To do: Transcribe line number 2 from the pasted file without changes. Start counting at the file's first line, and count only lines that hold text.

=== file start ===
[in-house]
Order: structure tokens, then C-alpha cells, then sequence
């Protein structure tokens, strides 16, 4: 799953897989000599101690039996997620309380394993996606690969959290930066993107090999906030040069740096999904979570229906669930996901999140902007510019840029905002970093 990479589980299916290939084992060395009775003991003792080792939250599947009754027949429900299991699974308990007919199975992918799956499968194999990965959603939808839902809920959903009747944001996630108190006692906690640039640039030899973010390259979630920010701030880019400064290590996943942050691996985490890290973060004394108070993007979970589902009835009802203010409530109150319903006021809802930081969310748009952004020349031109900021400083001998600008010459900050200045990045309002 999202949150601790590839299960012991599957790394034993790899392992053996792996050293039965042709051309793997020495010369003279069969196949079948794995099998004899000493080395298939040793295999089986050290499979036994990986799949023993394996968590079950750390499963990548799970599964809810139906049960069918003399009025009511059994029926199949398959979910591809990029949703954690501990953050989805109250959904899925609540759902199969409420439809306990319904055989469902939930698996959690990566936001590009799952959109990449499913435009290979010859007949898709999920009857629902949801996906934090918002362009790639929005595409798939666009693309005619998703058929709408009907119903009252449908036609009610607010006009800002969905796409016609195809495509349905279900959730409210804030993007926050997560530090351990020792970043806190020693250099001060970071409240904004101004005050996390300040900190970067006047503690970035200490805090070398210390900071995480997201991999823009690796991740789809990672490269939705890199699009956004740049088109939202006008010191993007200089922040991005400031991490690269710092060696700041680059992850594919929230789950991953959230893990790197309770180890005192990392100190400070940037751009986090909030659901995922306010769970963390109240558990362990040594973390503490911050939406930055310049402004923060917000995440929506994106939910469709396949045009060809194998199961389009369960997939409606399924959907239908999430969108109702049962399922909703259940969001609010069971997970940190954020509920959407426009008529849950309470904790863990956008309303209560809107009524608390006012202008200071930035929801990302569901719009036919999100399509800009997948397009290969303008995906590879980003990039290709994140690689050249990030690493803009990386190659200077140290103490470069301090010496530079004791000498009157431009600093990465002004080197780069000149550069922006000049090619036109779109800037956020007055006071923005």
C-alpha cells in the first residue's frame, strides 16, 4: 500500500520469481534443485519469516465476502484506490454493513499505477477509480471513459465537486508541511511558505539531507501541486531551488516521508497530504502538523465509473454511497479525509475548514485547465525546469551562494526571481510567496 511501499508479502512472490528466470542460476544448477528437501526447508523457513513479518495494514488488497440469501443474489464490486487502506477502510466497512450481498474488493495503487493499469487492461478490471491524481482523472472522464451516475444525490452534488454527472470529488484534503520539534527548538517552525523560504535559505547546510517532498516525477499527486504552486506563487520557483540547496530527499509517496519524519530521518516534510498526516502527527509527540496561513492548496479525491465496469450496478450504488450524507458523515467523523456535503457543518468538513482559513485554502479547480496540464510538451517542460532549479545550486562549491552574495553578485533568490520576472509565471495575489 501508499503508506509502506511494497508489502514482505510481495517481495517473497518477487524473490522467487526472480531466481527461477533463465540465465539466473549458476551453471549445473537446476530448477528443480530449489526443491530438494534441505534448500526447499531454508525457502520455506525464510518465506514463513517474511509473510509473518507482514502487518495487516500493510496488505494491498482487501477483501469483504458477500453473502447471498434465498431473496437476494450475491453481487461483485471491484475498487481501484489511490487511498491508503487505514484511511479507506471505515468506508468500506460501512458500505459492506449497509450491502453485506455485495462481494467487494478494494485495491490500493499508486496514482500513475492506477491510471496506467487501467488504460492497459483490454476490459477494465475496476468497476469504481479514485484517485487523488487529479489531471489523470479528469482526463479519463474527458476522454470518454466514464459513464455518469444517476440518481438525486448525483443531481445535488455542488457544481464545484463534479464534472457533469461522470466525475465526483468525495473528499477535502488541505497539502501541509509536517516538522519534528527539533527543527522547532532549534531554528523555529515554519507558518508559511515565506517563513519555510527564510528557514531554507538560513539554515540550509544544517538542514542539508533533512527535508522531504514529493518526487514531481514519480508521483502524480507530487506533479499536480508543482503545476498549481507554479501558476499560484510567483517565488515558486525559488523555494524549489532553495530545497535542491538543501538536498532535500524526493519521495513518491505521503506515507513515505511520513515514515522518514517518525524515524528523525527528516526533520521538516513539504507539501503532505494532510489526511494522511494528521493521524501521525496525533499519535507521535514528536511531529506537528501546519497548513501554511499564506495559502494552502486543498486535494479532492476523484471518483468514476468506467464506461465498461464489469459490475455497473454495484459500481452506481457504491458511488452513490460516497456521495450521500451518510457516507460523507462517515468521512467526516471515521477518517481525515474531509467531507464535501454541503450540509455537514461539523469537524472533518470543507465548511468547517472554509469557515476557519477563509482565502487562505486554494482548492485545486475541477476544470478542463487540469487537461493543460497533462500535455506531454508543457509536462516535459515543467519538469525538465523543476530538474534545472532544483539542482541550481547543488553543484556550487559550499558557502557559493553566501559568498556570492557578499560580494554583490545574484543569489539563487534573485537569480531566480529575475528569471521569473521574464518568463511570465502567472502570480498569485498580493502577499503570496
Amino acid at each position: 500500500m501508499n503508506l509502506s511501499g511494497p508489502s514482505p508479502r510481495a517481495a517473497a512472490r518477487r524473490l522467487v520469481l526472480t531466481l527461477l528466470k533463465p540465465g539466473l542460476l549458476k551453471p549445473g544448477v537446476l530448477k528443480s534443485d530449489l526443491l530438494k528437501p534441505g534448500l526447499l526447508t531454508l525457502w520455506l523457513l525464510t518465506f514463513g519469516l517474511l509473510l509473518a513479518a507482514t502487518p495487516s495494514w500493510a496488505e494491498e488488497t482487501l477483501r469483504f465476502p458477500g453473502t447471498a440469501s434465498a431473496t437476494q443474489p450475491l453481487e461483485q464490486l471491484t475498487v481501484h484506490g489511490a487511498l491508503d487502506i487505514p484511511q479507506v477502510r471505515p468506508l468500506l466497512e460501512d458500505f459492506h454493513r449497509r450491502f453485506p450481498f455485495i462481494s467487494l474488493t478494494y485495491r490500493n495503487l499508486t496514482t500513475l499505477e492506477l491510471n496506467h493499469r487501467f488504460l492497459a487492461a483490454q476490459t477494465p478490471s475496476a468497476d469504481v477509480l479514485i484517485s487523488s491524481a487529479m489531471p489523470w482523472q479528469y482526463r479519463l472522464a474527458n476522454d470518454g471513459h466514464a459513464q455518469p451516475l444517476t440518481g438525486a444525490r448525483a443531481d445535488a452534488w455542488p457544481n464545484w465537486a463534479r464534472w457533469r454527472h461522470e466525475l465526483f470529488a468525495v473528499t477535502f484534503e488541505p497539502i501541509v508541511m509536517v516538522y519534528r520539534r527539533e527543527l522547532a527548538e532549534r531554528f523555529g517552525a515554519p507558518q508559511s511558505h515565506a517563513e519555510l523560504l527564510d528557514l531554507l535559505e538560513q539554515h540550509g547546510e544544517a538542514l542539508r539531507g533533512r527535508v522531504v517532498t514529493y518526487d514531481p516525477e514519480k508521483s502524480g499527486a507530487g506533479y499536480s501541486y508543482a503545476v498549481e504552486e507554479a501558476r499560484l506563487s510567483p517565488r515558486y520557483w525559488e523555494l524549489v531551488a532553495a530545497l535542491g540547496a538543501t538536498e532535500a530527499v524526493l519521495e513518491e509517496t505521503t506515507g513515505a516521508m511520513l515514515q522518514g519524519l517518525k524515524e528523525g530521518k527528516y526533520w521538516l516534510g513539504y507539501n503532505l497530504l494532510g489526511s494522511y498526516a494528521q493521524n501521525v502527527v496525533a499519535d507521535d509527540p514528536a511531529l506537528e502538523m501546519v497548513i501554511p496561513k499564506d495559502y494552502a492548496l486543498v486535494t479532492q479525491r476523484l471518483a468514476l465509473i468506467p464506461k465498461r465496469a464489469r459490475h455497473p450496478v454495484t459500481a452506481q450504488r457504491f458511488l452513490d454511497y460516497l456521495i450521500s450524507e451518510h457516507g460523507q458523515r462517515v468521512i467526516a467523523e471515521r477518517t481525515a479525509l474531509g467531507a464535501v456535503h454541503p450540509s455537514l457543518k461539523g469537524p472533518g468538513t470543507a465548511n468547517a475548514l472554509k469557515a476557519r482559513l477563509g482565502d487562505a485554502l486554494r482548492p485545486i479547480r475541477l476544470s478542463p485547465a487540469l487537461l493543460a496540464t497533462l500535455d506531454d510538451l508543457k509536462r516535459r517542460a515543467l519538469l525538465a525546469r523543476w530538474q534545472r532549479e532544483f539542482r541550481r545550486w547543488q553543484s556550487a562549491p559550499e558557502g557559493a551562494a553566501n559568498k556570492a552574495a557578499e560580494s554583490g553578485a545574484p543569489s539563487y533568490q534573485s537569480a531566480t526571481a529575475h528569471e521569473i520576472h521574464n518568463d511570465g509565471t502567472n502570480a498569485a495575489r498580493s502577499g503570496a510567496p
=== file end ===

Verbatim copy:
Order: structure tokens, then C-alpha cells, then sequence